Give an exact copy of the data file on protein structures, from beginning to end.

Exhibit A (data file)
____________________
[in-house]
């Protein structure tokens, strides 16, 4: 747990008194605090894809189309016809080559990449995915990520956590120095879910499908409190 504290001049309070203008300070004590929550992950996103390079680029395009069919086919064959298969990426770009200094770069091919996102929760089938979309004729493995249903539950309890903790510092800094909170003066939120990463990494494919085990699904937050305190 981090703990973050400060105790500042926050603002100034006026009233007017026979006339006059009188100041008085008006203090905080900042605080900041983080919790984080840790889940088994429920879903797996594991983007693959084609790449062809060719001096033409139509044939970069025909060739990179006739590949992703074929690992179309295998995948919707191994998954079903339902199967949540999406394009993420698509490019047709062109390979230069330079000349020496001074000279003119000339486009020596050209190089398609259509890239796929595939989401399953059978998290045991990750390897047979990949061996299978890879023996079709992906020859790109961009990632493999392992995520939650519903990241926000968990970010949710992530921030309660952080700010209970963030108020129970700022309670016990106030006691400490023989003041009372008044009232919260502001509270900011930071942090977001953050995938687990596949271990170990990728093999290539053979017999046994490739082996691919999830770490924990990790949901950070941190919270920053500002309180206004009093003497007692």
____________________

[in-house]
């Protein structure tokens, strides 16, 4: 747990008194605090894809189309016809080559990449995915990520956590120095879910499908409190 504290001049309070203008300070004590929550992950996103390079680029395009069919086919064959298969990426770009200094770069091919996102929760089938979309004729493995249903539950309890903790510092800094909170003066939120990463990494494919085990699904937050305190 981090703990973050400060105790500042926050603002100034006026009233007017026979006339006059009188100041008085008006203090905080900042605080900041983080919790984080840790889940088994429920879903797996594991983007693959084609790449062809060719001096033409139509044939970069025909060739990179006739590949992703074929690992179309295998995948919707191994998954079903339902199967949540999406394009993420698509490019047709062109390979230069330079000349020496001074000279003119000339486009020596050209190089398609259509890239796929595939989401399953059978998290045991990750390897047979990949061996299978890879023996079709992906020859790109961009990632493999392992995520939650519903990241926000968990970010949710992530921030309660952080700010209970963030108020129970700022309670016990106030006691400490023989003041009372008044009232919260502001509270900011930071942090977001953050995938687990596949271990170990990728093999290539053979017999046994490739082996691919999830770490924990990790949901950070941190919270920053500002309180206004009093003497007692």